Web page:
42. 42. DNS name servers Why not centralize DNS? no server has all name- to-IP address mappings single point of failure local name servers: traffic volume ❍ each ISP, company has distant centralized local (default) name server database ❍ host DNS query first goes to local name server maintenance authoritative name server: ❍ for a host: stores that doesn’t scale! host’s IP address, name ❍ can perform name/address translation for that host’s name From [Kurose/Ross] Networking Basics 42
  43. 43. DNS: Root name servers contacted by local name server that can not resolve name root name server: ❍ contacts authoritative name server if name mapping not known ❍ gets mapping ❍ returns mapping to local name server a NSI Herndon, VA c PSInet Herndon, VA k RIPE London d U Maryland College Park, MD i NORDUnet Stockholm g DISA Vienna, VA h ARL Aberdeen, MD j NSI (TBD) Herndon, VA m WIDE Tokyo e NASA Mt View, CA f Internet Software C. Palo Alto, CA 13 root name b USC-ISI Marina del Rey, CA servers worldwide l ICANN Marina del Rey, CA From [Kurose/Ross] Networking Basics 43
  44. 44. Simple DNS example root name server host 2 4 wants IP address of 5 3 1. contacts its local DNS server, 2. contacts local name server authorititive name server root name server, if necessary 1 6 3. root name server contacts authoritative name server,, if necessary requesting host From [Kurose/Ross] Networking Basics 44
  45. 45. DNS example root name server Root name server: 2 6 may not know 7 3 authoritative name server may know intermediate name local name server intermediate name server server: who to contact to find 4 5 1 8 authoritative name server authoritative name server requesting host From [Kurose/Ross] Networking Basics 45
  46. 46. HTTP overview HTTP: hypertext transfer protocol HT TP r equ Web’s application layer PC running HT est TP protocol Explorer res pon se client/server model ❍ client: browser that st q ue requests, receives, Pr e se Server T on “displays” Web objects HT res p running TP Apache Web ❍ server: Web server HT server sends objects in response to requests Mac running HTTP 1.0: RFC 1945 Navigator HTTP 1.1: RFC 2068 From [Kurose/Ross] Networking Basics 46
  47. 47. HTTP overview (continued) Uses TCP: HTTP is “stateless” client initiates TCP server maintains no connection (creates socket) information about to server, port 80 past client requests server accepts TCP connection from client aside Protocols that maintain HTTP messages (application- “state” are complex! layer protocol messages) past history (state) must exchanged between browser be maintained (HTTP client) and Web if server/client crashes, server (HTTP server) their views of “state” may TCP connection closed be inconsistent, must be reconciled From [Kurose/Ross] Networking Basics 47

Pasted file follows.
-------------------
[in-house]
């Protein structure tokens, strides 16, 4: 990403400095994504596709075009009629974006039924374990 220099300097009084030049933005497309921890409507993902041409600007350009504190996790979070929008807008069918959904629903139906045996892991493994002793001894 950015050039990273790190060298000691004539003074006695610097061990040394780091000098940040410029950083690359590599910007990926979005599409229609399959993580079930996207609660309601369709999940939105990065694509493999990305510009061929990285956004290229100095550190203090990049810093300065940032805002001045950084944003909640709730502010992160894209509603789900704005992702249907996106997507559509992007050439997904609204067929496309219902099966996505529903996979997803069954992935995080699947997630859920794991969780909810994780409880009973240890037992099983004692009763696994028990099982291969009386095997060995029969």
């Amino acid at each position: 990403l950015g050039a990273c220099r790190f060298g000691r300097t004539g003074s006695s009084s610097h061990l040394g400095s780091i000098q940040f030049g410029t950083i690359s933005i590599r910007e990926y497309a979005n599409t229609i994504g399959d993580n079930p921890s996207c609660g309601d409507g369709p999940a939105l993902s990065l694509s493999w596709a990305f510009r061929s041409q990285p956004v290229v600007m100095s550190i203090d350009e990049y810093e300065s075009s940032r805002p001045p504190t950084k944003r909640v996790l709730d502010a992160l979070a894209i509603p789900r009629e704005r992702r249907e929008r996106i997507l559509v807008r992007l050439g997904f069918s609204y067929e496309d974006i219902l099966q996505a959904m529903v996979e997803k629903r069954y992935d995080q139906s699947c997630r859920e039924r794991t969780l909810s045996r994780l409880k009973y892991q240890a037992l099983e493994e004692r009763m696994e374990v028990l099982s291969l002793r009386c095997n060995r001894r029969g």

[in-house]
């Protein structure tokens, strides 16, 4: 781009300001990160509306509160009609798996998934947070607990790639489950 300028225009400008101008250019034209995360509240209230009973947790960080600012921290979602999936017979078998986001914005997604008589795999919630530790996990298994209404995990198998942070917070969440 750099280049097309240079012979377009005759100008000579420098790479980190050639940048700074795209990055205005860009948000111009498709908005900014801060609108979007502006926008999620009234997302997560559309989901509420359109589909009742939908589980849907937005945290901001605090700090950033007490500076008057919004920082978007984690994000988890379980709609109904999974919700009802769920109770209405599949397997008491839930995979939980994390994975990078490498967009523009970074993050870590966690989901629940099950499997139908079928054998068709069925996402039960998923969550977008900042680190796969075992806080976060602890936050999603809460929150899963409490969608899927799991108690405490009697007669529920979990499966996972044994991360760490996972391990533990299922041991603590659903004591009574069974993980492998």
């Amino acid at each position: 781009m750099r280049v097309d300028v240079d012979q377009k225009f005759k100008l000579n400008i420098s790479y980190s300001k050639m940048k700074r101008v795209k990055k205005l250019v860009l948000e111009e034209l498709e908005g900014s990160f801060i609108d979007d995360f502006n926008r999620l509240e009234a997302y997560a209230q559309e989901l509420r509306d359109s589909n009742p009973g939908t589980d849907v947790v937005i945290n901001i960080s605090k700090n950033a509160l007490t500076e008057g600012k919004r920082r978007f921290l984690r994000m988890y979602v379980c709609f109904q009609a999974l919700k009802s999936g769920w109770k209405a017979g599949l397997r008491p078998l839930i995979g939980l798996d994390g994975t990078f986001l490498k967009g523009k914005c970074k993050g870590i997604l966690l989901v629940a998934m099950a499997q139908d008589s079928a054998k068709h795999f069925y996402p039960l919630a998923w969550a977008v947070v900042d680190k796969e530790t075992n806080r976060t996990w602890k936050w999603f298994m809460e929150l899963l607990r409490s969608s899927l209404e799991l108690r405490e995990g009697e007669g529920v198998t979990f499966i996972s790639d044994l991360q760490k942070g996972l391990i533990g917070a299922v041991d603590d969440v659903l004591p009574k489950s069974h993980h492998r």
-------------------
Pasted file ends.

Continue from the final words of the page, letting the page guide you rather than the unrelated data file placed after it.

48. 48. HTTP connections Nonpersistent HTTP Persistent HTTP At most one object is Multiple objects can sent over a TCP be sent over single connection. TCP connection HTTP/1.0 uses between client and nonpersistent HTTP server. HTTP/1.1 uses persistent connections in default mode From [Kurose/Ross] Networking Basics 48
  49. 49. HTTP request message two types of HTTP messages: request, response HTTP request message: ❍ ASCII (human-readable format) request line (GET, POST, GET /somedir/page.html HTTP/1.1 HEAD commands) Host: User-agent: Mozilla/4.0 header Connection: close lines Accept-language:fr Carriage return, (extra carriage return, line feed) line feed indicates end of message From [Kurose/Ross] Networking Basics 49
  50. 50. HTTP request message: general format From [Kurose/Ross] Networking Basics 50
  51. 51. HTTP response message status line (protocol status code HTTP/1.1 200 OK status phrase) Connection close Date: Thu, 06 Aug 1998 12:00:15 GMT Server: Apache/1.3.0 (Unix) header Last-Modified: Mon, 22 Jun 1998 …... lines Content-Length: 6821 Content-Type: text/html data, e.g., data data data data data ... requested HTML file From [Kurose/Ross] Networking Basics 51